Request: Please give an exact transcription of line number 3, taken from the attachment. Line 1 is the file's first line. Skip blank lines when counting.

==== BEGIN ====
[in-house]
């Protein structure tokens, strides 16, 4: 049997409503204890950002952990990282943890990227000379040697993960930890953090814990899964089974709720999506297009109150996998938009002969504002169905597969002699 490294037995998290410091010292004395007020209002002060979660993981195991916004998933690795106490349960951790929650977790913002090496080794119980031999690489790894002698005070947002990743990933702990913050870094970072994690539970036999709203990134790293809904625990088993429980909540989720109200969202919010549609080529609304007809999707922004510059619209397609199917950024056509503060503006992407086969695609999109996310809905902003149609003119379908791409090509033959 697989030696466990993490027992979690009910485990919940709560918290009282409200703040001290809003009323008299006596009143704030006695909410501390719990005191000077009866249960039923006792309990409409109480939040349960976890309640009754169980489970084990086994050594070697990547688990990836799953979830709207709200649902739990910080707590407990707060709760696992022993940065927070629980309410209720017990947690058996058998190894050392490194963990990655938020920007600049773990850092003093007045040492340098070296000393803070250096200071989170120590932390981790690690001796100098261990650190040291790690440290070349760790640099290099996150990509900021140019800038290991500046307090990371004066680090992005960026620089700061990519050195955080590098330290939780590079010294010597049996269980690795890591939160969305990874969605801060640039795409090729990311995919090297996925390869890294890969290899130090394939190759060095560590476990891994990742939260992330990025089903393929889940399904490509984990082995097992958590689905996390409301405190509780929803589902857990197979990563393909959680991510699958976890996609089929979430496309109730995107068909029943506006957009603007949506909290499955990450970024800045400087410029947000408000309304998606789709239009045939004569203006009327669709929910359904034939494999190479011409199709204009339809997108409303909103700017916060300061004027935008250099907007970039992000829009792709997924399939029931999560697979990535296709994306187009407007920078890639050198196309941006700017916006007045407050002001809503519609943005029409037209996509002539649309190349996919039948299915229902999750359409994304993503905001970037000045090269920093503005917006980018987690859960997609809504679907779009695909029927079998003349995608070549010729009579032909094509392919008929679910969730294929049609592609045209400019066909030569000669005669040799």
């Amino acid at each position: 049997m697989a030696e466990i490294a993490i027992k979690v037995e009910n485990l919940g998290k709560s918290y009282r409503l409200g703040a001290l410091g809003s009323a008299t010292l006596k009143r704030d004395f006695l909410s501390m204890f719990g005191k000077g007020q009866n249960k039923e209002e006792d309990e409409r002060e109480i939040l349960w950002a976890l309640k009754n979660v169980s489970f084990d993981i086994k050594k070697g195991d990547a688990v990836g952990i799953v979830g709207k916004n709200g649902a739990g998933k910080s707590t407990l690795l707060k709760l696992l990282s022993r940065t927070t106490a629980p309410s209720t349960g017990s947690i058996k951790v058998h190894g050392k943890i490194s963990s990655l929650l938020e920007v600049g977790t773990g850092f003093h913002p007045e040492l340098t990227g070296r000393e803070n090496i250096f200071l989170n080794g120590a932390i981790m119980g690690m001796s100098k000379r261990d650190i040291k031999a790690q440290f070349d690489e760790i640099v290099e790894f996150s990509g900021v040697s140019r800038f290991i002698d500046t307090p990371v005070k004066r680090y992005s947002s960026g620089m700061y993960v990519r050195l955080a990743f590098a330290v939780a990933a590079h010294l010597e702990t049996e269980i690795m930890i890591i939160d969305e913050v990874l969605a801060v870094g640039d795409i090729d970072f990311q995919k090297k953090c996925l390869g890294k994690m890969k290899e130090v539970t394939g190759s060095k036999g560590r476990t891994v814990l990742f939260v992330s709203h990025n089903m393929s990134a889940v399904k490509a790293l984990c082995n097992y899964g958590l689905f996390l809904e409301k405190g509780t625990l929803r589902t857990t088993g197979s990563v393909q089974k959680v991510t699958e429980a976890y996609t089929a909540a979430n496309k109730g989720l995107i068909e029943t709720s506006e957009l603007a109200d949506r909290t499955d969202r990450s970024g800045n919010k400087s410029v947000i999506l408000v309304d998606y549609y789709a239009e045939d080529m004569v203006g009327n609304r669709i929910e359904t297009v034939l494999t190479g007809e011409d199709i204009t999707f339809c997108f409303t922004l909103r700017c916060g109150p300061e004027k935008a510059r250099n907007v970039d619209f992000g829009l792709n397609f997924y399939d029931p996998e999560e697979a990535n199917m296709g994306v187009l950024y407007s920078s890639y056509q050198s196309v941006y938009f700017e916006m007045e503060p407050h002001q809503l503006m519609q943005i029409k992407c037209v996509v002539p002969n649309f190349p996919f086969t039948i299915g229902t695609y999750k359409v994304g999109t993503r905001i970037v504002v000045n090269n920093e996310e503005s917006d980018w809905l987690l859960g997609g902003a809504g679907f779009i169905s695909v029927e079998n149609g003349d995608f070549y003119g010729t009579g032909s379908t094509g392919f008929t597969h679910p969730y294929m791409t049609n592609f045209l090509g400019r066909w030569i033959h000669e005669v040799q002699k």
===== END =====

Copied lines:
């Amino acid at each position: 049997m697989a030696e466990i490294a993490i027992k979690v037995e009910n485990l919940g998290k709560s918290y009282r409503l409200g703040a001290l410091g809003s009323a008299t010292l006596k009143r704030d004395f006695l909410s501390m204890f719990g005191k000077g007020q009866n249960k039923e209002e006792d309990e409409r002060e109480i939040l349960w950002a976890l309640k009754n979660v169980s489970f084990d993981i086994k050594k070697g195991d990547a688990v990836g952990i799953v979830g709207k916004n709200g649902a739990g998933k910080s707590t407990l690795l707060k709760l696992l990282s022993r940065t927070t106490a629980p309410s209720t349960g017990s947690i058996k951790v058998h190894g050392k943890i490194s963990s990655l929650l938020e920007v600049g977790t773990g850092f003093h913002p007045e040492l340098t990227g070296r000393e803070n090496i250096f200071l989170n080794g120590a932390i981790m119980g690690m001796s100098k000379r261990d650190i040291k031999a790690q440290f070349d690489e760790i640099v290099e790894f996150s990509g900021v040697s140019r800038f290991i002698d500046t307090p990371v005070k004066r680090y992005s947002s960026g620089m700061y993960v990519r050195l955080a990743f590098a330290v939780a990933a590079h010294l010597e702990t049996e269980i690795m930890i890591i939160d969305e913050v990874l969605a801060v870094g640039d795409i090729d970072f990311q995919k090297k953090c996925l390869g890294k994690m890969k290899e130090v539970t394939g190759s060095k036999g560590r476990t891994v814990l990742f939260v992330s709203h990025n089903m393929s990134a889940v399904k490509a790293l984990c082995n097992y899964g958590l689905f996390l809904e409301k405190g509780t625990l929803r589902t857990t088993g197979s990563v393909q089974k959680v991510t699958e429980a976890y996609t089929a909540a979430n496309k109730g989720l995107i068909e029943t709720s506006e957009l603007a109200d949506r909290t499955d969202r990450s970024g800045n919010k400087s410029v947000i999506l408000v309304d998606y549609y789709a239009e045939d080529m004569v203006g009327n609304r669709i929910e359904t297009v034939l494999t190479g007809e011409d199709i204009t999707f339809c997108f409303t922004l909103r700017c916060g109150p300061e004027k935008a510059r250099n907007v970039d619209f992000g829009l792709n397609f997924y399939d029931p996998e999560e697979a990535n199917m296709g994306v187009l950024y407007s920078s890639y056509q050198s196309v941006y938009f700017e916006m007045e503060p407050h002001q809503l503006m519609q943005i029409k992407c037209v996509v002539p002969n649309f190349p996919f086969t039948i299915g229902t695609y999750k359409v994304g999109t993503r905001i970037v504002v000045n090269n920093e996310e503005s917006d980018w809905l987690l859960g997609g902003a809504g679907f779009i169905s695909v029927e079998n149609g003349d995608f070549y003119g010729t009579g032909s379908t094509g392919f008929t597969h679910p969730y294929m791409t049609n592609f045209l090509g400019r066909w030569i033959h000669e005669v040799q002699k």